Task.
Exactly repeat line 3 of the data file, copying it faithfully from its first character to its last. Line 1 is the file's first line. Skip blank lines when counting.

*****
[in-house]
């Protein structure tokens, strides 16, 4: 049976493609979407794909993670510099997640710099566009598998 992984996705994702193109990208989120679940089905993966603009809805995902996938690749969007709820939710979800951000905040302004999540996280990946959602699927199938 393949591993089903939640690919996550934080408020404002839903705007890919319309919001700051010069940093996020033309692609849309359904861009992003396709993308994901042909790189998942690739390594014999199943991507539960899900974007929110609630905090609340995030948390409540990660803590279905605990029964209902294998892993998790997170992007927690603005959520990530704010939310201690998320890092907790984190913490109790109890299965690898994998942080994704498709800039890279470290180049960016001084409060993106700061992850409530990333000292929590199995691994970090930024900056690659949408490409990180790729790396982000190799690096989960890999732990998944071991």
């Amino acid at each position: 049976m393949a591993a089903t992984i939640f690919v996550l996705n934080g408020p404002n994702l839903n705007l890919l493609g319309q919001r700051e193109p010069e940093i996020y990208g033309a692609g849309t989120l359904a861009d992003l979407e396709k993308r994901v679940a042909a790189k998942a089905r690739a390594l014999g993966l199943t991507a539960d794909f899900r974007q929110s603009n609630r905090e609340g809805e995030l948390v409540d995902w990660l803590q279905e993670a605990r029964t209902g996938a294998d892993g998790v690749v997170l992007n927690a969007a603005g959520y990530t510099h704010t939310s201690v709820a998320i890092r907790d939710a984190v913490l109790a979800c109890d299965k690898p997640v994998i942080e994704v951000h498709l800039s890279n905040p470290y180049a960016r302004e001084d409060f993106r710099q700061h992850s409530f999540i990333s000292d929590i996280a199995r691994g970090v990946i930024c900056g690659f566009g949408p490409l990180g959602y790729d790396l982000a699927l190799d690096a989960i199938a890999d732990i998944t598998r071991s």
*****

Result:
């Amino acid at each position: 049976m393949a591993a089903t992984i939640f690919v996550l996705n934080g408020p404002n994702l839903n705007l890919l493609g319309q919001r700051e193109p010069e940093i996020y990208g033309a692609g849309t989120l359904a861009d992003l979407e396709k993308r994901v679940a042909a790189k998942a089905r690739a390594l014999g993966l199943t991507a539960d794909f899900r974007q929110s603009n609630r905090e609340g809805e995030l948390v409540d995902w990660l803590q279905e993670a605990r029964t209902g996938a294998d892993g998790v690749v997170l992007n927690a969007a603005g959520y990530t510099h704010t939310s201690v709820a998320i890092r907790d939710a984190v913490l109790a979800c109890d299965k690898p997640v994998i942080e994704v951000h498709l800039s890279n905040p470290y180049a960016r302004e001084d409060f993106r710099q700061h992850s409530f999540i990333s000292d929590i996280a199995r691994g970090v990946i930024c900056g690659f566009g949408p490409l990180g959602y790729d790396l982000a699927l190799d690096a989960i199938a890999d732990i998944t598998r071991s």